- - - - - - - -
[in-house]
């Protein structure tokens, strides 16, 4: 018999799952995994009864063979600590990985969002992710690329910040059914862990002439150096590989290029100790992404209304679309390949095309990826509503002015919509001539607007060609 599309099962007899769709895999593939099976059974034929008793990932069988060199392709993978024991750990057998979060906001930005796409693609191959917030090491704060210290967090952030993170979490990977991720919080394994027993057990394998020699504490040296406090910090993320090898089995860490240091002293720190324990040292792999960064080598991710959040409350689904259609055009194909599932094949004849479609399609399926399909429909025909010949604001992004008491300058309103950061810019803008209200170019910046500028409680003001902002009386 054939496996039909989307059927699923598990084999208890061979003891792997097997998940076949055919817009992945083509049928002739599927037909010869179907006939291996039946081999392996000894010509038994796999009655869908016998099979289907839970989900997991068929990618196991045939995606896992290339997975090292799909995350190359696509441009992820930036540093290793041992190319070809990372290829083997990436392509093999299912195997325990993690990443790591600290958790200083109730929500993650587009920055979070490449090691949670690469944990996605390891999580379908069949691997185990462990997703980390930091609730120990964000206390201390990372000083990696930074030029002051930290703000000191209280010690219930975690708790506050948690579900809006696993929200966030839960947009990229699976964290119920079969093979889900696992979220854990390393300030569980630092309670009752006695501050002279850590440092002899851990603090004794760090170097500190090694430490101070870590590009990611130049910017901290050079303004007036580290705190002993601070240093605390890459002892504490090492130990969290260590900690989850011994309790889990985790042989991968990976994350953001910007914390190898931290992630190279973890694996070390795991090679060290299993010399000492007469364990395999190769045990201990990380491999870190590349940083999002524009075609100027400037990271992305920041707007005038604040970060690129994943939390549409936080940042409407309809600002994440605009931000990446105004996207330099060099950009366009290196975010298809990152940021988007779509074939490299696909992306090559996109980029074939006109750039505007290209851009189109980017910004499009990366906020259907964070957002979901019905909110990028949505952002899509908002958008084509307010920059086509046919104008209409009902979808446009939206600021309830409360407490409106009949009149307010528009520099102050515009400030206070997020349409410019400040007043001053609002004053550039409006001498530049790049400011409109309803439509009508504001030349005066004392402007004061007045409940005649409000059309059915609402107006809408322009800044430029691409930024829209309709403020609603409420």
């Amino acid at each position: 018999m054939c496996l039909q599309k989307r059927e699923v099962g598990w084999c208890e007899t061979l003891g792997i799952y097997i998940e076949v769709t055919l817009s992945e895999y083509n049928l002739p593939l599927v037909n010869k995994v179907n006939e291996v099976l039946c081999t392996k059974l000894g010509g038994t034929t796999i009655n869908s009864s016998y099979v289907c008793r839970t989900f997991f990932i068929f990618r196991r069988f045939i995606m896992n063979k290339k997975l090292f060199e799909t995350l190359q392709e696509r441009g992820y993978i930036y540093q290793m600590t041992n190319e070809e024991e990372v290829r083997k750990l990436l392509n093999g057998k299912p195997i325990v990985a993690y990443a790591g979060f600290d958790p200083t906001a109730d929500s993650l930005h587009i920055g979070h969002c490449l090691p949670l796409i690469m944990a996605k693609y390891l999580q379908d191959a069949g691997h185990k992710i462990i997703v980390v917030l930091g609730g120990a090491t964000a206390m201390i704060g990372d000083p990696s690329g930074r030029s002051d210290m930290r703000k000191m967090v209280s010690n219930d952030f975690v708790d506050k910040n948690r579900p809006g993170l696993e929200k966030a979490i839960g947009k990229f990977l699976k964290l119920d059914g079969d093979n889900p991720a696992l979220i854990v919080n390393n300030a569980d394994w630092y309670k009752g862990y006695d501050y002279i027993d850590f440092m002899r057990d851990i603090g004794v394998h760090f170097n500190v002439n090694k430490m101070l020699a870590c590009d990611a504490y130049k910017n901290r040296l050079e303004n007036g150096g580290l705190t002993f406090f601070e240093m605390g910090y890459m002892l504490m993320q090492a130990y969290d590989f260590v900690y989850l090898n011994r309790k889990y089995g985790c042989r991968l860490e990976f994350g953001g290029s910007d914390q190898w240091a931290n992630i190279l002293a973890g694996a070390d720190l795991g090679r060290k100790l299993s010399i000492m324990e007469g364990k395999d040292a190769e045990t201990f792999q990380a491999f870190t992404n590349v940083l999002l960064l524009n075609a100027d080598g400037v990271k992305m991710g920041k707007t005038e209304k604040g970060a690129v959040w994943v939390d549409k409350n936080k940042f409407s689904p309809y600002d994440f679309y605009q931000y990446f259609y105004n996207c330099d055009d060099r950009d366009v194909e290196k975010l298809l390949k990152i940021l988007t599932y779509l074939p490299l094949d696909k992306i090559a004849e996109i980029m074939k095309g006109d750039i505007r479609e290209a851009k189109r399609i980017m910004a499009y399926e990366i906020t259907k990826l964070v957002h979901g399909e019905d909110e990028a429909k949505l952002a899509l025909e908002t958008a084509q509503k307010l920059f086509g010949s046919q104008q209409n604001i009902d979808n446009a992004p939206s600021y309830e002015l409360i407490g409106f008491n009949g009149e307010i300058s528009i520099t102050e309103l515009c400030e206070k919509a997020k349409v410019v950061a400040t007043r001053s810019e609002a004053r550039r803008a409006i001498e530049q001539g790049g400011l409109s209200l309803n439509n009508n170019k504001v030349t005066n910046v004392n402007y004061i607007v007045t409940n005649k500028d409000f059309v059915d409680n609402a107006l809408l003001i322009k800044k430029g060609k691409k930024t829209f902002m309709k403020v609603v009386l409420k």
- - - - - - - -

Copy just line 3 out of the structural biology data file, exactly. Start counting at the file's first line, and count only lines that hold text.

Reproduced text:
């Amino acid at each position: 018999m054939c496996l039909q599309k989307r059927e699923v099962g598990w084999c208890e007899t061979l003891g792997i799952y097997i998940e076949v769709t055919l817009s992945e895999y083509n049928l002739p593939l599927v037909n010869k995994v179907n006939e291996v099976l039946c081999t392996k059974l000894g010509g038994t034929t796999i009655n869908s009864s016998y099979v289907c008793r839970t989900f997991f990932i068929f990618r196991r069988f045939i995606m896992n063979k290339k997975l090292f060199e799909t995350l190359q392709e696509r441009g992820y993978i930036y540093q290793m600590t041992n190319e070809e024991e990372v290829r083997k750990l990436l392509n093999g057998k299912p195997i325990v990985a993690y990443a790591g979060f600290d958790p200083t906001a109730d929500s993650l930005h587009i920055g979070h969002c490449l090691p949670l796409i690469m944990a996605k693609y390891l999580q379908d191959a069949g691997h185990k992710i462990i997703v980390v917030l930091g609730g120990a090491t964000a206390m201390i704060g990372d000083p990696s690329g930074r030029s002051d210290m930290r703000k000191m967090v209280s010690n219930d952030f975690v708790d506050k910040n948690r579900p809006g993170l696993e929200k966030a979490i839960g947009k990229f990977l699976k964290l119920d059914g079969d093979n889900p991720a696992l979220i854990v919080n390393n300030a569980d394994w630092y309670k009752g862990y006695d501050y002279i027993d850590f440092m002899r057990d851990i603090g004794v394998h760090f170097n500190v002439n090694k430490m101070l020699a870590c590009d990611a504490y130049k910017n901290r040296l050079e303004n007036g150096g580290l705190t002993f406090f601070e240093m605390g910090y890459m002892l504490m993320q090492a130990y969290d590989f260590v900690y989850l090898n011994r309790k889990y089995g985790c042989r991968l860490e990976f994350g953001g290029s910007d914390q190898w240091a931290n992630i190279l002293a973890g694996a070390d720190l795991g090679r060290k100790l299993s010399i000492m324990e007469g364990k395999d040292a190769e045990t201990f792999q990380a491999f870190t992404n590349v940083l999002l960064l524009n075609a100027d080598g400037v990271k992305m991710g920041k707007t005038e209304k604040g970060a690129v959040w994943v939390d549409k409350n936080k940042f409407s689904p309809y600002d994440f679309y605009q931000y990446f259609y105004n996207c330099d055009d060099r950009d366009v194909e290196k975010l298809l390949k990152i940021l988007t599932y779509l074939p490299l094949d696909k992306i090559a004849e996109i980029m074939k095309g006109d750039i505007r479609e290209a851009k189109r399609i980017m910004a499009y399926e990366i906020t259907k990826l964070v957002h979901g399909e019905d909110e990028a429909k949505l952002a899509l025909e908002t958008a084509q509503k307010l920059f086509g010949s046919q104008q209409n604001i009902d979808n446009a992004p939206s600021y309830e002015l409360i407490g409106f008491n009949g009149e307010i300058s528009i520099t102050e309103l515009c400030e206070k919509a997020k349409v410019v950061a400040t007043r001053s810019e609002a004053r550039r803008a409006i001498e530049q001539g790049g400011l409109s209200l309803n439509n009508n170019k504001v030349t005066n910046v004392n402007y004061i607007v007045t409940n005649k500028d409000f059309v059915d409680n609402a107006l809408l003001i322009k800044k430029g060609k691409k930024t829209f902002m309709k403020v609603v009386l409420k």